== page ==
How a train crash changed product testing

It took a deadly train crash to motivate companies to start testing products before selling.


How a train crash changed product testing 
February 15, 2018

Test first, then sell

These days we take materials testing for granted. We assume that products are tested for performance in the environment and the operating conditions in which they will be used. For example, a product designed to be used in cold weather won’t do much good if the case for the product cracks in temperatures below freezing. You get the idea.

Testing helps engineers to quantify and understand whether a specific material is suitable for a particular application. This may sound like a sales pitch, but it’s all about quality. And quality depends on both the process and the material. A company might have developed the best product ever, but if the material that goes into the product is defective, then the product itself might prove to be defective. In short, quality cannot be added after the fact.

Train crash led to materials testing

Products must be tested before being sold. But it wasn’t always that way. And it took a tragic train crash to get companies thinking more about quality and testing.

It happened on May 8, 1842. Hundreds of partygoers were boarding trains in Versailles, France after having celebrated the birthday of King Louis Philippe I. In fact, there were so many people that two locomotives were required to pull the cars. On the way to Paris, the lead engine broke an axle. That locomotive derailed and a chain reaction of crashes involving the second engine and all of the passenger cars followed. Fifty-five people died.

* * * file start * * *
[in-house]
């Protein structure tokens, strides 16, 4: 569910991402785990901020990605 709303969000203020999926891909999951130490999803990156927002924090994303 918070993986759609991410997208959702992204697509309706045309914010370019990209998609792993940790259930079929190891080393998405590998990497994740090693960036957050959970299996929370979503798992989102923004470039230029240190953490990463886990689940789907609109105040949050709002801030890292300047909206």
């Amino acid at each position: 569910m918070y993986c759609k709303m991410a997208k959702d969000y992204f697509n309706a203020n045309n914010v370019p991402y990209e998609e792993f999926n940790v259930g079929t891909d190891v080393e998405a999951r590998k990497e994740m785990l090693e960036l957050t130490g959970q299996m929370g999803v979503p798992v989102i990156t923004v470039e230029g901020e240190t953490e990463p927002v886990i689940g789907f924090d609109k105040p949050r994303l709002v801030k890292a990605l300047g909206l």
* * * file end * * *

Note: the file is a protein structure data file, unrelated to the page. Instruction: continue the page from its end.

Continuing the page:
The train crash was the first of its kind in France and made world headlines. Multiple investigations and studies were launched, not only to prevent future accidents but also to assure the public that train travel was indeed safe. The probe found the broken axle. But investigators also noticed significant wear and tear on the axles of other cars. Not much was known about metal fatigue and the general wear and tear of machinery at the time, but the crash changed all that.

Historians say the tragedy marked the start of serious study into fatigue and fracture mechanics, including:

  • Stress and strain 
  • Impact resistance 
  • Fracture toughness 
  • Maximum elongation

These are all factors we take for granted now, but it wasn’t always that way.  

—Frank Graff 

Frank Graff is a producer/reporter with UNC-TV, focusing on Sci Tech Now North Carolina, a weekly science series that airs Tuesdays on UNC-TV. In addition to producing these special segments, Frank will provide additional information related to his stories through this North Carolina Science Now Reporter's Blog!

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